Following the Court of Appeal’s judgment in Omar & Others vs The Secretary of State for the Home Department (SSHD), an appeal will be launched to the Supreme Court regarding the appellants’ challenge to the legality of The Transfer for Determination of an Application for International Protection (Detention) (Significant Risk of Absconding Criteria) Regulations 2017 (“the 2017 Detention Regulations”).
History of Case
In December 2017, the Administrative Court designated a cohort of six Duncan Lewis cases (Omar & Others) to examine the legality of the 2017 Detention Regulations which came into force on 15th March 2017.
The key grounds of the challenge were:
- It was unlawful for the SSHD to transplant factors found in previous immigration detention practice and guidance.
- The 2017 Regulations fail to prescribe the criteria, which must form the basis for any reasoned conclusion in an individual case that there is a significant risk of the individual absconding if not detained.
- The provisions are unlawful and contrary to the content and purpose of the Dublin III Regulation.
- The 2017 Detention Regulations contain provisions which are far too broad and imprecise.
- The 2017 Detention Regulations are unlawful in not securing such rights as transparency, legal certainty and due process.
The rolled-up hearing took place on the 1st and 2nd February 2018. On 28th March 2018 the court handed down judgment, granting permission to bring a judicial review but refusing the claimants’ claims. The court granted permission to appeal to the Court of Appeal.
Two overarching grounds of appeal were put forward, the first being that the judge was wrong not to accept that the objective criteria in the 2017 Detention Regulations must define the existence of the risk of absconding. The second was that the judge was wrong to conclude that the criteria set out in the 2017 Detention Regulations are proportionate.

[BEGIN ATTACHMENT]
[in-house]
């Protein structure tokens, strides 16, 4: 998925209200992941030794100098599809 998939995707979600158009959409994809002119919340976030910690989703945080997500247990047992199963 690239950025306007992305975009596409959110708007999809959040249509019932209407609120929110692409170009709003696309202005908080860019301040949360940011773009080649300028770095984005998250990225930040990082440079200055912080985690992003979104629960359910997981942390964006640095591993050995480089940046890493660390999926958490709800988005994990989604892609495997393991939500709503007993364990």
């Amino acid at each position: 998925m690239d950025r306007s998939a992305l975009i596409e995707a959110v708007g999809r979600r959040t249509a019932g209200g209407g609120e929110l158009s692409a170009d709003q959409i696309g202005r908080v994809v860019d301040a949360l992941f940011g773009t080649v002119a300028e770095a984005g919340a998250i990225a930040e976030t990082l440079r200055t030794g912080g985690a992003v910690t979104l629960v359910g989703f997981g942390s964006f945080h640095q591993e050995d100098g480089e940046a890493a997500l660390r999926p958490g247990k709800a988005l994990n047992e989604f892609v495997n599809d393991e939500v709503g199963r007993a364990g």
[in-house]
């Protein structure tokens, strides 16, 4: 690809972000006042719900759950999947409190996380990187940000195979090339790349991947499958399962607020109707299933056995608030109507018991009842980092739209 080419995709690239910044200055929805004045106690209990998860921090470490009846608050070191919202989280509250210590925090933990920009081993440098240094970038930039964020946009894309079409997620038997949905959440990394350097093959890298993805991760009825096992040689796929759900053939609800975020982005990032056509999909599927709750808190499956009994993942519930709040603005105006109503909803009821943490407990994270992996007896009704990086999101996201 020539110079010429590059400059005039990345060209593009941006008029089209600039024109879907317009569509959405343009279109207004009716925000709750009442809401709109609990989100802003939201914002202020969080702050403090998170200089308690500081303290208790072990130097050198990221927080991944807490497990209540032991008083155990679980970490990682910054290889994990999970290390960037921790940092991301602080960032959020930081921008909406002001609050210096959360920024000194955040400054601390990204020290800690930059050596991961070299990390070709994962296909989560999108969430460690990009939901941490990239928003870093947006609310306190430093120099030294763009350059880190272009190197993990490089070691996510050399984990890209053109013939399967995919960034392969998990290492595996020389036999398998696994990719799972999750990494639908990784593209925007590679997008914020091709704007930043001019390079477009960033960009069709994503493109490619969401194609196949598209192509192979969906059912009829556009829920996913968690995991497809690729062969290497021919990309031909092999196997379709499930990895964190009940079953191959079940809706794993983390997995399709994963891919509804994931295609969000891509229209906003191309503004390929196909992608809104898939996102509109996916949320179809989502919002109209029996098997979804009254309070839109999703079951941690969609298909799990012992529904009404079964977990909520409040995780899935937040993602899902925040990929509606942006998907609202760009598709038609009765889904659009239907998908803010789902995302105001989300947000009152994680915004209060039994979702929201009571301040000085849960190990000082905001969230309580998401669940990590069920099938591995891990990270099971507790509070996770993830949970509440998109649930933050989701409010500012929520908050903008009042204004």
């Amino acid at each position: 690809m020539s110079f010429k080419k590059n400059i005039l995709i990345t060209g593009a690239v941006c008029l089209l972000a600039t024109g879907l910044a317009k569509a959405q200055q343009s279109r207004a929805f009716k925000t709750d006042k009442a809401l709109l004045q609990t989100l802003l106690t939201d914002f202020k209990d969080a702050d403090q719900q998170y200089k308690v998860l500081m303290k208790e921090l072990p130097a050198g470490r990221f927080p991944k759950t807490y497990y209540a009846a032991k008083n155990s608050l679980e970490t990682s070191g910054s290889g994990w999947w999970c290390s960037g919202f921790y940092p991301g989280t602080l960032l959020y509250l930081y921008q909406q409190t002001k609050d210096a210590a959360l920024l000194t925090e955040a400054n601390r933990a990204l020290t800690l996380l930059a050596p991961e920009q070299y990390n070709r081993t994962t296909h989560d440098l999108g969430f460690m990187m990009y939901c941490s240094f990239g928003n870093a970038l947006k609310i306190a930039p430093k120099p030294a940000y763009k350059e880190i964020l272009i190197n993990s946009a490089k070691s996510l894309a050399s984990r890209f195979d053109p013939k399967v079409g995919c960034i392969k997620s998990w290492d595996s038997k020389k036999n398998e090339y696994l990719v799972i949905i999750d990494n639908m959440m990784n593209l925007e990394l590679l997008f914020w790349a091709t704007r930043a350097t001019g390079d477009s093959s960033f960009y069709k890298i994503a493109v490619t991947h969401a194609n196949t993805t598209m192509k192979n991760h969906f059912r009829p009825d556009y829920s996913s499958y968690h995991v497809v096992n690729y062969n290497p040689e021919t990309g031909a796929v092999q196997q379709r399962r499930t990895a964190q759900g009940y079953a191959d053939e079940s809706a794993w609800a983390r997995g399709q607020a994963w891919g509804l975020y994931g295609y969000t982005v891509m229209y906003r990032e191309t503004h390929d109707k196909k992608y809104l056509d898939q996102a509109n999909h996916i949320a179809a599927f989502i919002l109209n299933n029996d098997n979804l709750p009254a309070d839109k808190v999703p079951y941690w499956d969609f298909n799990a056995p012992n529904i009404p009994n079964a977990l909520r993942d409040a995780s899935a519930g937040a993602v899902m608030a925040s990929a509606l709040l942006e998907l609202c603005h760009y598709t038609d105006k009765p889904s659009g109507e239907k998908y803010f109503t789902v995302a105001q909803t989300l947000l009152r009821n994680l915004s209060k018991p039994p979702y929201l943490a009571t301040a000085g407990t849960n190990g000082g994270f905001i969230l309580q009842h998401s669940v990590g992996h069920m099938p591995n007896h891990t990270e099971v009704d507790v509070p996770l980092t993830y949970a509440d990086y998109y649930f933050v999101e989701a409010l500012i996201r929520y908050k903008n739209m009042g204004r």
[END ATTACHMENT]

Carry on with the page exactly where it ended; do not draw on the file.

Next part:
The Court of Appeal handed down judgment on 21st February 2019, with Lord Justice Davis and Lord Justice Hickinbottom rejecting both grounds of appeal.
Appeal to the Supreme Court
The appellants will be further appealing to the Supreme Court and consideration will be given to linking the case with the SSHD’s appeal to the Supreme Court in Hemmati
so that issues of law regarding status and source (Hemmati
) and design and content (Omar
) can be considered together.
The appellants continue to take issue with the following:
- The Court was wrong to reject §§ 30-31, 47 and 54 of the appellants’ argument that Articles 28(2) and 2(n) of the Dublin III Regulation require objective criteria which “define the existence of the risk of absconding”;
- The approach, clarified by the Court (§§45-46), effectively deprives Article 2(n) of any protective function at all. The effect is that the concrete decision whether or not to detain an individual person is entirely dependent upon the exercise of a general discretion and so the objective criteria falls away completely; and
- The Court was wrong (§§ 60-63) in concluding that the 2017 Detention Regulations meet the requirements of necessity and proportionality. The criteria are instead merely factors, many of which set no limit at all, still less a predetermined one. The appellants will maintain that this is a wide net of factors which effectively catches everyone; they are a set of factors too diluted in their content to constitute the protection which the right to liberty requires in this context.
The appellants are represented by Raja Uruthiravinayagan
, who is leading the legal team, as well as Maria Petrova-Collins
and Husein Meghji
. Instructed Counsel are Stephen Knight
and David Chirico
, both of One Pump Court, and Michael Fordham
QC of Blackstone Chambers.